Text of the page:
- The focus of Millennials has changed compared to previous generations. Ownership is not at the center of admiration, but flexibility and accessibility are. Millennials are less tied to a fixed location or status; they live lightly and travel more. Ownership rather inhibits this flexible lifestyle. Therefore, subscriptions and rentals better fit their need for frequently exchangeable and quickly accessible goods.
- Millennials place more value on experiences than on things. They do not value the accumulation of material goods or being tied to high-expense products. Instead, Millennials prefer to invest in quality-of-life purchases that create memorable adventures. And as diverse as such experiences are, products and services must adapt as well.
What to do when usership fully overruns ownership?
The trend toward ‚collaborative consumption’, i.e., sharing, lending, renting, or swapping, is likely to intensify as not only companies roll out lending and renting services, but also more and more private providers participate. The best examples are Uber and Airbnb, but other concepts are also on the rise, such as a platform through which neighbors can lend things or offer their one-time help.
So how should companies address the trend of usership?
At banbutsu, we focus on three key consumer requirements that go hand in hand with collaborative consumption: convenience, consistency, and customer service.
Longer-term contracts with recurring payments often mean more administrative effort than one-time purchases. However, consumers would prefer to organize everything with one single click and not have to worry about it afterward. banbutsu, therefore, relieves consumers of as much burden as possible with smart product and service suggestions, simple booking processing, and trustworthy fulfillment partners.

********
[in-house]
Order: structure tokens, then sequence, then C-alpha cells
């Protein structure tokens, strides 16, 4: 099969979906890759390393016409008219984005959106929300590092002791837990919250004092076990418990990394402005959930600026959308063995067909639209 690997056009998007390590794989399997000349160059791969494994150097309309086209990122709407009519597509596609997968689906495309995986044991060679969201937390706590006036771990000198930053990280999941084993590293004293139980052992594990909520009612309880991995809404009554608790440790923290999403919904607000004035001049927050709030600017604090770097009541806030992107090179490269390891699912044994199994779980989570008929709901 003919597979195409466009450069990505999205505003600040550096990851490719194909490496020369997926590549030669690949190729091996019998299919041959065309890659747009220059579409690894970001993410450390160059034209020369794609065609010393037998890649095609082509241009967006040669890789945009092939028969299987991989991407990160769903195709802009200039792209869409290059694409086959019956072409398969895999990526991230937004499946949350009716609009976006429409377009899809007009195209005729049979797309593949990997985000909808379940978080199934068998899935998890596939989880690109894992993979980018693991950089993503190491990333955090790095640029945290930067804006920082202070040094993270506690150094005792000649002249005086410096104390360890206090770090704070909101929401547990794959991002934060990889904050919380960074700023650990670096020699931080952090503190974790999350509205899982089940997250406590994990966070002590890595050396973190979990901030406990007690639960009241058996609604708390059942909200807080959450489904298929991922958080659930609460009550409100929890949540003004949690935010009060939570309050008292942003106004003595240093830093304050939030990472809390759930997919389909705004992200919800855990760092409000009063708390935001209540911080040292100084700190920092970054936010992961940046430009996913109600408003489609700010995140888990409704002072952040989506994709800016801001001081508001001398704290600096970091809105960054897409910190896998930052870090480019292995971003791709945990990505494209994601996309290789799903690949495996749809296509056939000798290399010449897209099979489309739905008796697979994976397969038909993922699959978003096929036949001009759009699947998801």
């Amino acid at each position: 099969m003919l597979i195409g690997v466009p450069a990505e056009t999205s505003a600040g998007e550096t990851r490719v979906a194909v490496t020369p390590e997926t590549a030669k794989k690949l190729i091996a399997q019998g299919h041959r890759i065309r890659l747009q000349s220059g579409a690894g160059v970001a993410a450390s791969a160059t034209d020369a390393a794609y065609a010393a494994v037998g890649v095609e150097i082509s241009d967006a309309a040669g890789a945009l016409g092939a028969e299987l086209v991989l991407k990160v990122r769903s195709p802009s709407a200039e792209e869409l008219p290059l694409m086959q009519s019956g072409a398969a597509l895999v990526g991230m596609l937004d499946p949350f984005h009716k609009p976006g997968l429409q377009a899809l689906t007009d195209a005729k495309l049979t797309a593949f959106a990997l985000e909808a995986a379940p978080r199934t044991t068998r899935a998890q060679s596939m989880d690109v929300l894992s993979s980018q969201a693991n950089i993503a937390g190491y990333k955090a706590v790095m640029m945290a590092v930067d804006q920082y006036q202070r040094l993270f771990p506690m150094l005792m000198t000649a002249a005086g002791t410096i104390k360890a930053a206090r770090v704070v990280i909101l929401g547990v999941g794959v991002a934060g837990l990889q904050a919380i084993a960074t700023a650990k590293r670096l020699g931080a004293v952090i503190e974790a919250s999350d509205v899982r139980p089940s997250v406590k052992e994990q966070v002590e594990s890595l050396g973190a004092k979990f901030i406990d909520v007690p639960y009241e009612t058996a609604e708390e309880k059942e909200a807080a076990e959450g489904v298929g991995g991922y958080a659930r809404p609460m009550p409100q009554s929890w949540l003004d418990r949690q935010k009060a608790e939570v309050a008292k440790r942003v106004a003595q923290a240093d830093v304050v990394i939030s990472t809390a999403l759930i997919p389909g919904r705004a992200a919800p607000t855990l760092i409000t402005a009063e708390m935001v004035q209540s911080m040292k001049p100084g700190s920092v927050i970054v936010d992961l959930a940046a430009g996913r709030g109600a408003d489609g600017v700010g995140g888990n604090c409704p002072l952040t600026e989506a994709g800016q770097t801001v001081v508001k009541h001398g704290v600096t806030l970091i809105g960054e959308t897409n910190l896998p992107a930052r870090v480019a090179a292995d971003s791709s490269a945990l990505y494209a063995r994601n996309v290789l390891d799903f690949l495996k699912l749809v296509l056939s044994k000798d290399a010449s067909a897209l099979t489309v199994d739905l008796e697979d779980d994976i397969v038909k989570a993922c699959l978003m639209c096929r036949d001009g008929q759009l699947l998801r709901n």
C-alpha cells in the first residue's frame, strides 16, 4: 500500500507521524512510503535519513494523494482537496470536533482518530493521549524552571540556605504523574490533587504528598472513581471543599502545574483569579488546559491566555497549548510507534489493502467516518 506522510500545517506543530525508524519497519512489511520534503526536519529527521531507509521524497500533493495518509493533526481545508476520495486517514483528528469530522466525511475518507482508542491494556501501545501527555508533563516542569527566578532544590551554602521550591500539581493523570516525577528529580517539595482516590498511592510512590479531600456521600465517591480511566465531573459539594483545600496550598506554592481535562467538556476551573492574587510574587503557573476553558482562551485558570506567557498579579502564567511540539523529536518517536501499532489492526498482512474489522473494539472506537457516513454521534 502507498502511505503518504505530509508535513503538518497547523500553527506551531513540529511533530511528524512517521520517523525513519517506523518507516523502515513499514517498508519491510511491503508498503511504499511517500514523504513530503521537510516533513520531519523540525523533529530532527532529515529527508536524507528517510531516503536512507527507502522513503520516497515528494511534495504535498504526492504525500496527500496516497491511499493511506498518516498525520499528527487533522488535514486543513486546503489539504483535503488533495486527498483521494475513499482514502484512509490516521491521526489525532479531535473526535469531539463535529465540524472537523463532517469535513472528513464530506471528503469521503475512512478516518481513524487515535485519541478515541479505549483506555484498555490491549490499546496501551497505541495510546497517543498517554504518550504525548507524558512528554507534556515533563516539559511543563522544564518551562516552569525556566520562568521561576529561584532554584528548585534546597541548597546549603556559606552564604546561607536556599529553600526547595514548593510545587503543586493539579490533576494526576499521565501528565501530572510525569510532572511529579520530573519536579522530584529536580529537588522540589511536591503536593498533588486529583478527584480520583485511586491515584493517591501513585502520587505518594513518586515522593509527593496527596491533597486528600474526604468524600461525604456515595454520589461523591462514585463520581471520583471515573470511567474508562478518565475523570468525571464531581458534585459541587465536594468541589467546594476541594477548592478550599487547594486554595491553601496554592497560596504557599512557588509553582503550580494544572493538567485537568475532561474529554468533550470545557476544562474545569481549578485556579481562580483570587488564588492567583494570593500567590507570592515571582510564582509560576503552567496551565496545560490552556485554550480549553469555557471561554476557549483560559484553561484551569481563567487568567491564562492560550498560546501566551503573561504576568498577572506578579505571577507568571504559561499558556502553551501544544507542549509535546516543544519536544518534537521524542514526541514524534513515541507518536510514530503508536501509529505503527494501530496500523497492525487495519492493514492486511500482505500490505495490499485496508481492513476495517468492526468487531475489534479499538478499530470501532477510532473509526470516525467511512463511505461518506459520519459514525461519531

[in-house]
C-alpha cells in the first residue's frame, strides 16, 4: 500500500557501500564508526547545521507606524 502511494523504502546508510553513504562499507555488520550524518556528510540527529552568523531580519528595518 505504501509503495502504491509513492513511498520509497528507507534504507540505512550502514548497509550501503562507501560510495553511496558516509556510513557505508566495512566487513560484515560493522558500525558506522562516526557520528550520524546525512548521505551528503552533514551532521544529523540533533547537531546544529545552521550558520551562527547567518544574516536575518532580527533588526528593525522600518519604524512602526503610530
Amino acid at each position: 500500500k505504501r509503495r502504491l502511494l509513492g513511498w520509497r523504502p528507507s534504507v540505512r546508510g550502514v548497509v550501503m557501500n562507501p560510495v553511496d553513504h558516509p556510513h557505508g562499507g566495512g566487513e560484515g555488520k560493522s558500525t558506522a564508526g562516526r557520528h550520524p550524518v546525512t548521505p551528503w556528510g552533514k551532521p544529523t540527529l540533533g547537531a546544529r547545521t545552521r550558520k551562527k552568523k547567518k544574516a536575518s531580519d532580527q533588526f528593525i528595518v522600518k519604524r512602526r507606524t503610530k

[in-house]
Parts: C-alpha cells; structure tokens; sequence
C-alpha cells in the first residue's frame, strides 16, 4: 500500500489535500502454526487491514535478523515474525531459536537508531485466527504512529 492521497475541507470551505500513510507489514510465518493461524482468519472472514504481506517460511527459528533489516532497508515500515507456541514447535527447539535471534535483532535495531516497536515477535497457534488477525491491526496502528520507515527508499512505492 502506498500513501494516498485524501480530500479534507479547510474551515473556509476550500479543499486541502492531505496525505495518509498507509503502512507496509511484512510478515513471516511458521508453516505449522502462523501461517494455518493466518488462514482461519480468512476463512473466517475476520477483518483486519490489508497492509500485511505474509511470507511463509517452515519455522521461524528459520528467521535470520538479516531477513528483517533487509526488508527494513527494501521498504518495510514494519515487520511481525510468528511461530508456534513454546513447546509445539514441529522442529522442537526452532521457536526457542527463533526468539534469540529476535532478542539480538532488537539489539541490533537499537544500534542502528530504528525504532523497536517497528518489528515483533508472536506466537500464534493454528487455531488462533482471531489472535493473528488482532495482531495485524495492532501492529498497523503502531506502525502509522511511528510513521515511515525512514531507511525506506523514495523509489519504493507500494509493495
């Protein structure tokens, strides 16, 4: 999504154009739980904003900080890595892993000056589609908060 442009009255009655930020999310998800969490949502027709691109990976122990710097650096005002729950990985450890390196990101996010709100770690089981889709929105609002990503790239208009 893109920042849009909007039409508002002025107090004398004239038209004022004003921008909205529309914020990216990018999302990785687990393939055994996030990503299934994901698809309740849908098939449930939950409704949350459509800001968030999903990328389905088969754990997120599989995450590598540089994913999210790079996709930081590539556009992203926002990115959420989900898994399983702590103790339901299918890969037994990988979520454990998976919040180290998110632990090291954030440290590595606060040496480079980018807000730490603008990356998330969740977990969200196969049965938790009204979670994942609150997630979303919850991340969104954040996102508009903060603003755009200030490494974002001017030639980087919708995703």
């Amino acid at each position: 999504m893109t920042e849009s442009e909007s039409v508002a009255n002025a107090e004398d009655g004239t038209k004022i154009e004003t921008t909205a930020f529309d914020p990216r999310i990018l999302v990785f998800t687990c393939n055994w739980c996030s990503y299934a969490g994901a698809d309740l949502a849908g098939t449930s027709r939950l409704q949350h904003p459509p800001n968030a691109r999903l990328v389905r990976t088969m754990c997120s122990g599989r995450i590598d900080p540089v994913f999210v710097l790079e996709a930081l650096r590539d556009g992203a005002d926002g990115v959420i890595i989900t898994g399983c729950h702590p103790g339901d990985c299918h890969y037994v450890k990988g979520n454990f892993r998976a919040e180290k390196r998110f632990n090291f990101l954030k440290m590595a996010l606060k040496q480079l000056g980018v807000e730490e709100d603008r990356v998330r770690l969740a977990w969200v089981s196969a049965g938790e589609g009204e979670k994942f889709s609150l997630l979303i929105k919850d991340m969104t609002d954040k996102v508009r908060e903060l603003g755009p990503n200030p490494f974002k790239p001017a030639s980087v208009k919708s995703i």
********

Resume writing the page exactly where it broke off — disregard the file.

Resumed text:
With so many different subscriptions, rental, and leasing contracts, it’s easy to lose track of what’s going on. In the worst-case scenario for the provider, subscription consumers receive a product or service but can’t remember that they signed up for it. The following invoice will then create customer frustration and negative feelings. That’s why it’s important to constantly remain in the customer’s memory. We achieve this through regular, targeted, and informative communication concepts.
Feeling informed and in good hands, especially when signing a subscription or lease for a long time, gives a sense of security. Customers want to be understood and listened to when problems arise. They often value this more than a low product price. We are convinced that personal customer service that addresses customers’ concerns and responds to them in a goal-oriented manner pays off.
The transition from ownership to usership means that companies in many industries will have to adapt their offerings. Instead of numbly observing this development, companies need to focus on the opportunities that arise from such consumption concepts. And especially for the environment, borrowing, sharing, renting, and lending promise a positive effect.